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What were the main features of Roosevelt's 1932 election campaign?

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Introduction

What were the main features of Roosevelt's 1932 election campaign? By the year 1932, President Herbert Hoover's presidency was in crisis. Despite the many steps he had taken, such as the Reconstruction Finance Corporation, to halt the effects of the Great Depression, the country's economy had slumped all the more. The relief efforts that had been set up by the government also failed to take full effect. On top of this, Hoover believed that while people should not starve (he was infact a passionate humanitarian), he also believed that relief should largely be a local effort. Unfortunately, it was badly underestimated just how much government help was needed, and many of the American people felt badly let down by Hoover, whom they saw as sacrificing them on the grounds of upholding an outdated "laissez-faire" attitude. Many modern historians, however, believe that traditional views of Hoover's presidency have been too critical. Hoover himself cannot be said to be responsible for the Great Depression, and he did try to combat it. ...read more.

Middle

However, Roosevelt was a born campaigner. He was one of the first politicians to use propaganda to such a large effect. He was the first to ever use radio to get his views across to thousands of people across the States. Unlike Hoover, Roosevelt knew how to charm the press, and he used this to his advantage. A vast propaganda campaign was set up, and posters and leaflets were spread across the country, attacking Hoover's policies. With the help of his wife Eleanor, his messages reached far and wide. Using these methods, Roosevelt tried to appeal to those who were out of work or stuck in low pay. He argued that the federal government, far from sitting back and "overseeing" things, should play an active part in regeneration. New laws would be set up to regulate industries, and extra money would be pumped into public services. These ideas seemed radical at the time, since the federal government had never played such an active role. However, Roosevelt's policies appealed to the average low paid man who was looking for change in the way the country was being run. ...read more.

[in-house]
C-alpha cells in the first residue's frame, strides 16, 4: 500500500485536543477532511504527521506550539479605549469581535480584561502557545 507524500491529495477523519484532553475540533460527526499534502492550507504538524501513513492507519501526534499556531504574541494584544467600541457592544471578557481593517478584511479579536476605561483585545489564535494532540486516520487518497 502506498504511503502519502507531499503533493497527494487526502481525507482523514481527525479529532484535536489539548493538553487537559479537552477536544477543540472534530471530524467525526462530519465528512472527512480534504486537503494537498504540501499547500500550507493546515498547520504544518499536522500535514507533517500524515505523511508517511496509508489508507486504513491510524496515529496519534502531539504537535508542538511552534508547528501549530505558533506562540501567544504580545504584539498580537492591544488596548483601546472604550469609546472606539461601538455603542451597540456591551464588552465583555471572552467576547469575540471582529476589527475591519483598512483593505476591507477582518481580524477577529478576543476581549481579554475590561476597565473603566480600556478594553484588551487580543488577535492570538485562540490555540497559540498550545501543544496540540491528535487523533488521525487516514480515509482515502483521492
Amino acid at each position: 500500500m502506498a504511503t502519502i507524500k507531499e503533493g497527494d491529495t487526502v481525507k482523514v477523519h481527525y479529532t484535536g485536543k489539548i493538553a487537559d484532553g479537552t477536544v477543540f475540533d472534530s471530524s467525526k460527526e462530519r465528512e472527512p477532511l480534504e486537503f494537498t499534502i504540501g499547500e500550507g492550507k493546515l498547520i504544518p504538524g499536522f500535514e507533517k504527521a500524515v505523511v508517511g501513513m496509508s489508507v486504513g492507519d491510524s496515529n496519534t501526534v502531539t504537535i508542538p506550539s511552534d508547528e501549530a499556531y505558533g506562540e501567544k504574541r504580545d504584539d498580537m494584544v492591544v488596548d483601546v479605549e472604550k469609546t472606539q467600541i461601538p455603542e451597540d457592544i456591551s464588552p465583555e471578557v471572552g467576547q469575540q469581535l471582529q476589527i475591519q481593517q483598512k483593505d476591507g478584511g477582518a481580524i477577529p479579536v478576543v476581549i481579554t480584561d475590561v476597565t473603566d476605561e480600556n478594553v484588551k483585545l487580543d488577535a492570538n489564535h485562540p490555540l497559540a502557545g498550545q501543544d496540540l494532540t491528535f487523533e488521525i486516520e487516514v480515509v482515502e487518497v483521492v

Conclusion

However, the Crash of 1929 wiped out many veterans' savings and jobs, forcing them out into the streets. Groups of veterans began to organise and petition the government to pay them their cash bonus immediately. By the end of May over 3,000 veterans and their families had made their way to the capital. There were clashes between the government and the veterans, and eventually Hoover ordered their removal by force. The bringing in of US forces made Hoover extremely unpopular, especially ass the protests had meant to be peaceful. With this final nail in the coffin, it seemed unlikely that Hoover would be re-elected. Roosevelt won the election campaign with over 57 per cent of the popular vote, the largest majority his party had ever enjoyed. This landslide victory was a devastating blow to the Republicans, and it firmly rooted the Democrats and a major source of political power in the future. Hoover indeed carried only four New England states and but two others, Roosevelt took the rest. He won a huge majority in the Hose of Representatives and a large one in the Senate. Jubilant bands played as the news was released, and America prepared itself for a new era in history. ...read more.

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